A dragon named Dragnarock. A ghost named Ghocarina. A frog named Castanewt. And a fly named *drum roll please* … Amplifly.
The musical puns in HarmoKnight (!) are excellent. They’re probably the best part of the game… which is kind of a shame, since it could’ve been one of the best games on the eShop but for several key design flaws.
But I’ll hold off on those for now. First, MORE MUSIC PUNS! You play as an ordinary kid named Tempo who is thrust into the responsibility of becoming a HarmoKnight by defeating the evil Noizoids and returning peace to the land of Melodia. It’s the most cliché of stories, sure, but the comic-book style cutscenes are a joy to watch, and the art style adds a good sense of charm and personality that is only amplified (ha!) by the puns.
The gameplay is simple—jump over things and hit enemies to collect notes without losing all of your health as Tempo automatically runs toward the goal. Every jump, hit and note collected is timed exactly with the music, so your personal sense of rhythm is much more important in HarmoKnight than in other music-driven runners like Bit.Trip Runner.
The sense of rhythmic movement becomes even more satisfying when you use the power hit. If you hold the button after swinging the staff, it’ll charge up to hit with twice the power when you let go. The rhythm of holding and letting go can feel great in certain stretches that are suited for it, and you’re rewarded with double the points for each successful power hit.
HarmoKnight’s tracks, unfortunately, are mostly forgettable.
Since HarmoKnight is a rhythm-platformer hybrid, it relies on both visual and aural cues to keep you in rhythm. This mostly works well since the controls are so responsive, but sometimes the visual cues are misleading. For example, if you try to jump over a rolling spike ball when it looks like you should be able to rather than when it sounds like you should, the ball will harm you, even if it doesn’t physically touch Tempo. The same is true of hitting objects with the staff; even though your staff might come into direct contact with the enemy before it hits Tempo, it’ll still hit you if your timing is off. This can lead to some baffling and frustrating moments when you feel absolutely sure that you did nothing wrong but fail anyway.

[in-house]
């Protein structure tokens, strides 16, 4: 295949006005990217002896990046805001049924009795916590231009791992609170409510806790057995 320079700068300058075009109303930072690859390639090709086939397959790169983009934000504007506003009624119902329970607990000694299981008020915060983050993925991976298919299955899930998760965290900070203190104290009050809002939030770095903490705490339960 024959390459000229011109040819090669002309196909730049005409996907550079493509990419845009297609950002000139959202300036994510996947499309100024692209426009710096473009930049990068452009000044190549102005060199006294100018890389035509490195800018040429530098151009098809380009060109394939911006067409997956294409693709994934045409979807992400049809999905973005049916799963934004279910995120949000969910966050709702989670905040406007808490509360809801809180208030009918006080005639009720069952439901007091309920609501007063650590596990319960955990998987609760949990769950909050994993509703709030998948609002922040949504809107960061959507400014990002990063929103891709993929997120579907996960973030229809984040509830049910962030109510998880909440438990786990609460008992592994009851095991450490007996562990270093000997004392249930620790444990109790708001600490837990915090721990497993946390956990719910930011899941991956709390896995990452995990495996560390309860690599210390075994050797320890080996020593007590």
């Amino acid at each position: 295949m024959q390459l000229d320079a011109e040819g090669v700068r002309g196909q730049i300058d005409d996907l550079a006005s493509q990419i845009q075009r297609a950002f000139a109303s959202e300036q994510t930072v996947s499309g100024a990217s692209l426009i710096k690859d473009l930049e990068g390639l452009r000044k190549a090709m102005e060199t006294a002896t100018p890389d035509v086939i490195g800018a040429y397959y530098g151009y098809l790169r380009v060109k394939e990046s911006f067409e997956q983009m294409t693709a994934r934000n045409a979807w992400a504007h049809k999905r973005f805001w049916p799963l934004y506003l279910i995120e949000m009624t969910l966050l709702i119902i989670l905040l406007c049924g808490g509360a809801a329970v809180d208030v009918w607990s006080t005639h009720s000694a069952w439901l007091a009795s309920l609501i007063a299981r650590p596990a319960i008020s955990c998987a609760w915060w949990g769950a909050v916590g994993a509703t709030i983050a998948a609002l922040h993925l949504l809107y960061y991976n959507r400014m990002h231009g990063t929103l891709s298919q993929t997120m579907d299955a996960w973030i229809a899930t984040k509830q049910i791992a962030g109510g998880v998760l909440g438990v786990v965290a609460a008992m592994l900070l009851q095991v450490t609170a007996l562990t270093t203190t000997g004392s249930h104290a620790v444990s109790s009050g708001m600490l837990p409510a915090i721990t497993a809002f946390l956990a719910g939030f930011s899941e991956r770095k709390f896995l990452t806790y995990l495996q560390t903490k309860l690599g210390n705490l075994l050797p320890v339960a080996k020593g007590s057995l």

But these problems could be mitigated by great music, right? HarmoKnight’s tracks, unfortunately, are mostly forgettable. A handful of the songs are great, particularly the unlockable Pokemon-themed songs. The problem is that about half of the songs in each world are based on a generic theme for that world, like Calypso Beach and Baroque Volcano, so the only deviation between some songs in a particular world is the placement of the notes and enemies. Rather than creating a unique melody for each level, the notes and enemies only serve to emphasize almost random parts of the exact same melody that plays in the background.
The game breaks up this melodic monotony, however, by scattering a few different types of levels among the standard ones. Boss battles and clock towers are the most notable. Boss battles play like a more rhythmic and cinematic version of Simon Says and are some of the most fun levels since they’re tightly scripted and intense.